A man has been found not criminally responsible after a stabbing that left one person dead and another with life-threatening wounds in Quesnel more than three years ago.
During a hearing in B.C. Supreme Court in Prince George on Monday, Dec. 6, Kristopher Edward Leclair was ordered to be confined at the Forensic Psychiatric Hospital in Coquitlam.
“I am satisfied that Mr. Leclair had schizophrenia,” said Justice Martha Devlin.
“Although I accept that his substance use could have exacerbated his psychotic symptoms… I do not accept that his drug use caused his psychosis.”
Leclair, now 35, turned himself into Quesnel RCMP hours after the stabbing incident on July 21, 2018. He went on to be charged with the attempted murder of his aunt, Sharon Tobin, and the second-degree murder of her husband, Michael Potter.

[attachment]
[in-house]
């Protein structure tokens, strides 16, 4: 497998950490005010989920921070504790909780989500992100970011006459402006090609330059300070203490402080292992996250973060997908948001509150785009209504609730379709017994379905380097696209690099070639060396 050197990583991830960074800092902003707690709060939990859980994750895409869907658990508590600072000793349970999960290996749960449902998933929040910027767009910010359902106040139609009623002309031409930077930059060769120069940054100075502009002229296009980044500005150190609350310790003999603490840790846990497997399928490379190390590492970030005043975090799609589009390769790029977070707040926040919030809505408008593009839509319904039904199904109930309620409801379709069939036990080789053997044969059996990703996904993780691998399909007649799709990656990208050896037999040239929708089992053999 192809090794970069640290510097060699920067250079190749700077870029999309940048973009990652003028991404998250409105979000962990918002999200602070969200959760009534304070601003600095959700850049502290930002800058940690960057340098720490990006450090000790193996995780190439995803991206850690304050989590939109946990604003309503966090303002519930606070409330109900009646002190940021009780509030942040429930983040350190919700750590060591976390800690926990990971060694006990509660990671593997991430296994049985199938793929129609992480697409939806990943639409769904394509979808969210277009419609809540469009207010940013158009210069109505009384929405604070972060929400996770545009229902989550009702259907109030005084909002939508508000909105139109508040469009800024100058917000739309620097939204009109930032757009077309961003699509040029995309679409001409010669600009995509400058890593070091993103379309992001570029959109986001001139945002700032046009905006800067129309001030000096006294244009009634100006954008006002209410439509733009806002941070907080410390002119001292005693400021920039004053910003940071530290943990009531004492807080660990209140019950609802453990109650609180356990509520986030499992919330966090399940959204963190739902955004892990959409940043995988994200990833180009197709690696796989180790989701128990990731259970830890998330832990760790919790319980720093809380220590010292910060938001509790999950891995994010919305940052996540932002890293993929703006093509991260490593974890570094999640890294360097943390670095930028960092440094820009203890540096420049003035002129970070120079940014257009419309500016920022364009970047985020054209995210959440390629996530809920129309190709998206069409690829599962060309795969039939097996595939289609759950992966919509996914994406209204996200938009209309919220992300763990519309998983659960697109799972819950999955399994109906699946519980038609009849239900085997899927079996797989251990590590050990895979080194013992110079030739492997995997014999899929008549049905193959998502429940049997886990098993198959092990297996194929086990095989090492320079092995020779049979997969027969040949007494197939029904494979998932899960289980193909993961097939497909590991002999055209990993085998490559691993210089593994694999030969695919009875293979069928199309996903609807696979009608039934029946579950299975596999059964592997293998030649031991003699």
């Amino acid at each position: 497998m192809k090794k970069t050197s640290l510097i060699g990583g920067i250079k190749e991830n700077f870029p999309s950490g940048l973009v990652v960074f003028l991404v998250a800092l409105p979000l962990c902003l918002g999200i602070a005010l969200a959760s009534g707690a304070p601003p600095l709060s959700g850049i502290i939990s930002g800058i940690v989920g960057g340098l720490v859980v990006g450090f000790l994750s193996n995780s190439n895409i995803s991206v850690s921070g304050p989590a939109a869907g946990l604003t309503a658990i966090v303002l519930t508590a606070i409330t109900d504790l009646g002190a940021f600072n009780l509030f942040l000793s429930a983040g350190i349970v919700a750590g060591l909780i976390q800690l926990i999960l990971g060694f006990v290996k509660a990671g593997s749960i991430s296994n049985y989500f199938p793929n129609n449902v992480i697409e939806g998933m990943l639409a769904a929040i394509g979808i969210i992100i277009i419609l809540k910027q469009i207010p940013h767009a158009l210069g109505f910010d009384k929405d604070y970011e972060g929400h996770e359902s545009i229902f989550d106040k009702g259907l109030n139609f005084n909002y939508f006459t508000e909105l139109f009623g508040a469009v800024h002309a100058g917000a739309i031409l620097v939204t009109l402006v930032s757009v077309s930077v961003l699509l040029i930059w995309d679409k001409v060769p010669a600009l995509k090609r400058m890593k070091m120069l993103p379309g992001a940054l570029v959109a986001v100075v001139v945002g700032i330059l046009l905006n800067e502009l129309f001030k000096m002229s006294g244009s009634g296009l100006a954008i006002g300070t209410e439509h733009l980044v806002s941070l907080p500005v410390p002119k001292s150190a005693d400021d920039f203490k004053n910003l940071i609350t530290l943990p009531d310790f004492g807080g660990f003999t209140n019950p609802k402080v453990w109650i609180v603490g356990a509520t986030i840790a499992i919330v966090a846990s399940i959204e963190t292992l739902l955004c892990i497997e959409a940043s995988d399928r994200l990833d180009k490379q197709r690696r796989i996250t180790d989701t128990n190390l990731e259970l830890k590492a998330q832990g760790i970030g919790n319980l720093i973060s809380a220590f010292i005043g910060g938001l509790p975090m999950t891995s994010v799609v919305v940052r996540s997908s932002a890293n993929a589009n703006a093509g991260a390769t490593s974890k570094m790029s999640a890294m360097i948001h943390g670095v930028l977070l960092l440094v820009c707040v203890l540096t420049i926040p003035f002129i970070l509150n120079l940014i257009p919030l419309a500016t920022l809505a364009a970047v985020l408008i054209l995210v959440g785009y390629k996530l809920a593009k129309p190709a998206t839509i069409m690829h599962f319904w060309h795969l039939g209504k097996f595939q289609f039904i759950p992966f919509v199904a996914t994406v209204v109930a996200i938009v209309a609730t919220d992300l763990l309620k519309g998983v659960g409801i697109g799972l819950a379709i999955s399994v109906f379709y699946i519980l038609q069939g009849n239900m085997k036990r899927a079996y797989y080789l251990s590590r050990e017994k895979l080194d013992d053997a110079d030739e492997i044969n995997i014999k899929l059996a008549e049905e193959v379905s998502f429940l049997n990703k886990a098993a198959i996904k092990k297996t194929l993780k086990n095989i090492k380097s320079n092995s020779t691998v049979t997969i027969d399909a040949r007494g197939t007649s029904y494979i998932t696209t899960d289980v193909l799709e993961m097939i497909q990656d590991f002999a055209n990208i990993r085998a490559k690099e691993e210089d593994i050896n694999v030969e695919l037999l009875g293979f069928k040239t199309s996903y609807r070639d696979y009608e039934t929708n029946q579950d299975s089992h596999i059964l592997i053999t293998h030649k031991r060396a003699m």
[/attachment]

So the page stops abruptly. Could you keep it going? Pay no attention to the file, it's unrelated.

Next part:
Defence presented a journal Leclair wrote in the years before the stabbing, where his delusions of being followed and tracked were outlined.
In addition to a history of alcohol and drug use, the court heard how Leclair’s family has a history of schizophrenia. He was admitted to GR Baker Hospital multiple times, and was apprehended under the Mental Health Act. He was diagnosed with drug-induced psychosis and prescribed an anti-psychotic drug.
Leclair sought help from police due to fearing being in danger, in one instance showing up at the detachment and asking to be arrested, the judge wrote in their decision.
“I am mindful that this decision will not possibly remedy the feeling of pain and suffering you have endured and will continue to endure due to the horrible events that unfolded that evening, which resulted in the loss of Michael Potter and the vicious attack on Sharon Tobin.”
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